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For many locals, we’ve either seen in person the actual damage to our oxen or read about it (if not, I’ve included the facts below).

I say “OUR OXEN” because this project has grown from the dedication of our neighbors and friends in organizing and supporting this movement. This project was made possible with the artistic skill and intense efforts of our local artists, also our neighbors and friends. As a community, we have experienced a shared delight watching the vibrant oxen floating by on flatbed trucks. We’ve seen them appearing mysteriously throughout Hopewell Valley. We each feel like we’ve actually discovered something new when we spot one we hadn’t before. And — spoiler alert — that delight does not happen much in adulthood.

Meanwhile, literally squealed with total joy when I saw this:

oxen

So we’re all caught up, Hopewell Township Police announced this:

“Three separate incidents of vandalism and/or theft of fiberglass oxen on display throughout Hopewell Valley were reported to the police between August 7th and August 18th. The first incident occurred on August 7th, when someone poured orange paint over an ox on display in front of the Pennington Market. The next incident occurred on or after August 15th, when someone stole an ox from its displayed location on Elm Ridge Road and later returned it with a foot broken off of it. Damage was estimated at $500.00. The most recent incident was sometime overnight on August 17th, when an ox on display near Denow Road and Van Brunt Road was knocked over.

Anyone with information on these incidents in asked to contact the police department at 609-737-3100.”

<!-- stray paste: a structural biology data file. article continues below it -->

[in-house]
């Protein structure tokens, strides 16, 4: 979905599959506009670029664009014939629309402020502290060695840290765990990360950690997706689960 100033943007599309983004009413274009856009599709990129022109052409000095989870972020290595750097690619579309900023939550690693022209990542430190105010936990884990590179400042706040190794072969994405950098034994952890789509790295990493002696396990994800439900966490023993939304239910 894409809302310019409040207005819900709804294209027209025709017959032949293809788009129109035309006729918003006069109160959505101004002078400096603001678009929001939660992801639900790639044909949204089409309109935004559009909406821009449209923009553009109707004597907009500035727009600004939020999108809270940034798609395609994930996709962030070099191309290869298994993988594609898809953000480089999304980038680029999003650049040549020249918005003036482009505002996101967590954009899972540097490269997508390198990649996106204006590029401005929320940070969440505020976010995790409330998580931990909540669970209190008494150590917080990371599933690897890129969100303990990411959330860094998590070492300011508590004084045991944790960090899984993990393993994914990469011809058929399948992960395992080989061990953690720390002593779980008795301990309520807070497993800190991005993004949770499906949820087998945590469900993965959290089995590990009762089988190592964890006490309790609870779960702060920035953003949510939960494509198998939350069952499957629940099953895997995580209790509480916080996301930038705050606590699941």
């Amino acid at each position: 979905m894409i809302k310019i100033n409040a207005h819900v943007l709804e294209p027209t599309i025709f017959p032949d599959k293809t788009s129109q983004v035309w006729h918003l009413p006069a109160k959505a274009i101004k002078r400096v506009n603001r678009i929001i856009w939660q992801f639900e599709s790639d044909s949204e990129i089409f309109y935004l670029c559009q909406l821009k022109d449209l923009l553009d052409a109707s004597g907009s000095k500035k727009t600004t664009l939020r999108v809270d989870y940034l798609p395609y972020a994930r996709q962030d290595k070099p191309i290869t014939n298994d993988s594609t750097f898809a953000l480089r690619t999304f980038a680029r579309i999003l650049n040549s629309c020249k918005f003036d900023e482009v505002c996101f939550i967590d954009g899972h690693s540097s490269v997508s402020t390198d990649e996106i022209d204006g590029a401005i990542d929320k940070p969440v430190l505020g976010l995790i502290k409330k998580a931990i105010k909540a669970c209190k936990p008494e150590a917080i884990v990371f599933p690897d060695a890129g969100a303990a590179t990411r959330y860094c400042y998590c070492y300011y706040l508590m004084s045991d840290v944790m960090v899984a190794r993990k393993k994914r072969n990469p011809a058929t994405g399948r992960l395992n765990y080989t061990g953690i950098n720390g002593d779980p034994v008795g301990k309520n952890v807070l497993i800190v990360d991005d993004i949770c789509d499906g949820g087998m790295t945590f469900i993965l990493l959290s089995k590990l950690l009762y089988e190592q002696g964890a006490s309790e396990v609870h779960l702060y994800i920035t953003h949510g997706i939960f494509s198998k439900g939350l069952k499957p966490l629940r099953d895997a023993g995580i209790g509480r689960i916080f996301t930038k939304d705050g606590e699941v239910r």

I thought about not telling my (nearly) 6 year old daughter because the vandalism hurt my sense of wonder, but then I thought: This is a teaching moment.

My daughter immediately launched into possible solutions on how to protect the oxen. To her credit (or as further evidence of the true innocence of children), she didn’t ask why someone would do that. She didn’t look at how dark someone has to be to destroy someone else’s art and the community’s appreciation of it. She went right to the solution. And I thought I would share it with you.

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Mary Galioto
Mary Galioto is the founder, publisher and editor of MercerMe, and a lawyer. Originally from Brooklyn, Mary has progressively moved deeper and deeper into New Jersey, settling in the heart of the state: Mercer County. Formerly the author of an embarrassingly informal blog, Mary is a lifelong writer and asker of questions and was even mentioned, albeit briefly, in the New York Times and Washington Post. In her free time, Mary fills her life with mild germaphobia, excessive self-reflection, enthusiastic television viewing, and misguided adventures in random hobbies.

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